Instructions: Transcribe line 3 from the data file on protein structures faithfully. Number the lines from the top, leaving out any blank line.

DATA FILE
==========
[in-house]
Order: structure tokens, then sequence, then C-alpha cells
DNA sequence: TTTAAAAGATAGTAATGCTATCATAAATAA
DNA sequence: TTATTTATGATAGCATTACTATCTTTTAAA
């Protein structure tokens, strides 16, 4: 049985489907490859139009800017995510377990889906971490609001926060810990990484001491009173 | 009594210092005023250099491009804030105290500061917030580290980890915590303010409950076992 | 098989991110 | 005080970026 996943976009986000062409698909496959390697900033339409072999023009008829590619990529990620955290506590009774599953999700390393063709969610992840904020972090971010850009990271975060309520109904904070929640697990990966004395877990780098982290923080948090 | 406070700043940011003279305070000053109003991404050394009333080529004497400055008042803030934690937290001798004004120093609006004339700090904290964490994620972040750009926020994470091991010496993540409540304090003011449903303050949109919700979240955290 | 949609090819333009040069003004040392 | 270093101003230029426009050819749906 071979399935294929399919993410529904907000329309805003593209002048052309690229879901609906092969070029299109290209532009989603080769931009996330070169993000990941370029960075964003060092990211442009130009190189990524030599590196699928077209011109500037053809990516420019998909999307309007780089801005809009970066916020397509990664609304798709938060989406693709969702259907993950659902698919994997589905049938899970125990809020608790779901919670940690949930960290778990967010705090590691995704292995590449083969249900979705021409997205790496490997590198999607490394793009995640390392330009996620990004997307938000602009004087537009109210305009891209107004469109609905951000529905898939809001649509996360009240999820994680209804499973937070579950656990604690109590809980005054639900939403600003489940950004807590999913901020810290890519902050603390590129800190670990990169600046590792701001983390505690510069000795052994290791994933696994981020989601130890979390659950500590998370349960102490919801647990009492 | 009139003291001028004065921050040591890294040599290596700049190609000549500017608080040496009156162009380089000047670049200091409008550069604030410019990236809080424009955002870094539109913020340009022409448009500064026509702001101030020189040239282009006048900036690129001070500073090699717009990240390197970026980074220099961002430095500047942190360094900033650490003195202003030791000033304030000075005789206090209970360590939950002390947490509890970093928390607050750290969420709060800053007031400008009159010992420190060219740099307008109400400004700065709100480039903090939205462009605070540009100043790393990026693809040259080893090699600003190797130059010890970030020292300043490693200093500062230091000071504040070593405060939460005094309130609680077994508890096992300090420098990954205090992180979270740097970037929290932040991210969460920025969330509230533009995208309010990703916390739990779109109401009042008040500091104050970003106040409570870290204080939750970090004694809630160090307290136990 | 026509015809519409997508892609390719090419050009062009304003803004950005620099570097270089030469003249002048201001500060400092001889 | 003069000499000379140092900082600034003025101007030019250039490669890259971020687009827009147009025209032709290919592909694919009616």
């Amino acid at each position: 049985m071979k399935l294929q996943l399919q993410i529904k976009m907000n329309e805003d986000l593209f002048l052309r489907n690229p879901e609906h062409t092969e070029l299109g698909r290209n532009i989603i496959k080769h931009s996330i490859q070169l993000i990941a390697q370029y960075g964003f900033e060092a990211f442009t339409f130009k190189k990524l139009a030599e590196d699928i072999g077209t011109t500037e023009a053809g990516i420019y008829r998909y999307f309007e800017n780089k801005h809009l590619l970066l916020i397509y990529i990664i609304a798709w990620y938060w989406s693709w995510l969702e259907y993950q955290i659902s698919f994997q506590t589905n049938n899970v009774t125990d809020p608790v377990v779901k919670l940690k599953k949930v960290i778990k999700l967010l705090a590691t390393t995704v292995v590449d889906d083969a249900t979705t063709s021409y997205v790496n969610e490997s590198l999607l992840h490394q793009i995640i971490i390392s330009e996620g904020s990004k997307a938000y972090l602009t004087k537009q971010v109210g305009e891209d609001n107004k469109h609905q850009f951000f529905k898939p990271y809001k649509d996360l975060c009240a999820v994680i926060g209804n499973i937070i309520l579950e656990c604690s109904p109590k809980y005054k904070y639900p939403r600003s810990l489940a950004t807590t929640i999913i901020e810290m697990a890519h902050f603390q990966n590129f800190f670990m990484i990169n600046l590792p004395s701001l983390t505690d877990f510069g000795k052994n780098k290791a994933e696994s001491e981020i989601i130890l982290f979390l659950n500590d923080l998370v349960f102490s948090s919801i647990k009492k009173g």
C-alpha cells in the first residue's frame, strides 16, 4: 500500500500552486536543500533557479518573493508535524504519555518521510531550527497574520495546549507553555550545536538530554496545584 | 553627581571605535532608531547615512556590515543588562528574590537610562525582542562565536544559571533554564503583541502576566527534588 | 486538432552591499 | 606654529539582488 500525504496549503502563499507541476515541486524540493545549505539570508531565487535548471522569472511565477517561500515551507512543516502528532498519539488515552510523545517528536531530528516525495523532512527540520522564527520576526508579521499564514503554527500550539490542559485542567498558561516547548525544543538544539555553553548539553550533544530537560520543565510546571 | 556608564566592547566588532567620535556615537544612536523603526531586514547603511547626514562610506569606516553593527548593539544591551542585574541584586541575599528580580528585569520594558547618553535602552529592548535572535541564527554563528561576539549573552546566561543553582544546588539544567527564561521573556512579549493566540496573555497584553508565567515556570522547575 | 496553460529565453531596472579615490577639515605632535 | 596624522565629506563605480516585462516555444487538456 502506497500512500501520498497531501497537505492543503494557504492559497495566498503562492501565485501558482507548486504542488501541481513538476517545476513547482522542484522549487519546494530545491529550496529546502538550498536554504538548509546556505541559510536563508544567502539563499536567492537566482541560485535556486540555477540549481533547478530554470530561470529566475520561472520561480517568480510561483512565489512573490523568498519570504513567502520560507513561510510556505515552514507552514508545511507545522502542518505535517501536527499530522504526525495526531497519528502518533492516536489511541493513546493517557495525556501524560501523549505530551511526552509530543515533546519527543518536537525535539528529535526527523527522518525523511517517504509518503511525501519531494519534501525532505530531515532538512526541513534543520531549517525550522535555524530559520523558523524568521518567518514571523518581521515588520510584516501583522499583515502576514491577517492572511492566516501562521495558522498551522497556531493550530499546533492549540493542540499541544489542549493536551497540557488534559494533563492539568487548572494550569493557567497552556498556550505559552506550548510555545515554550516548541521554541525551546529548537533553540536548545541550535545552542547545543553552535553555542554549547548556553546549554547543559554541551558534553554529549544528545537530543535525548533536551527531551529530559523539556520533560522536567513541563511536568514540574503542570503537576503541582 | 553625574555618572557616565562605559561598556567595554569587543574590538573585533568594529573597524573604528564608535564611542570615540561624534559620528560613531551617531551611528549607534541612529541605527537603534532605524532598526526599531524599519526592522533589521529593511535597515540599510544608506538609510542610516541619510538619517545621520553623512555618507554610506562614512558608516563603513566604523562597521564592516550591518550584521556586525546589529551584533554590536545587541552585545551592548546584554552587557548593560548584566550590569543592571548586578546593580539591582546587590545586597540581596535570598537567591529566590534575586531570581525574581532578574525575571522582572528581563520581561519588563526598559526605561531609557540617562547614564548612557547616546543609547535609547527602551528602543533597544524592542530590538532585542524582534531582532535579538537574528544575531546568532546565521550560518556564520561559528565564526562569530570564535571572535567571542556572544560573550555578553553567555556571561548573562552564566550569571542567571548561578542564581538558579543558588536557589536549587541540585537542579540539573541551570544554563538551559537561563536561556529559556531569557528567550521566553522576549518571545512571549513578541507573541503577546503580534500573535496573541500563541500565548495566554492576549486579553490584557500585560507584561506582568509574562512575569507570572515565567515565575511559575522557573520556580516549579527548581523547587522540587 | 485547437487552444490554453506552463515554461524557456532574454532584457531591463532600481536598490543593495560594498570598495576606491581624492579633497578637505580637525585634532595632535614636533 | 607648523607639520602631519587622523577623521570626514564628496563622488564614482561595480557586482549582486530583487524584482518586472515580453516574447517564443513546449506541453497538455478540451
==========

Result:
DNA sequence: TTTAAAAGATAGTAATGCTATCATAAATAA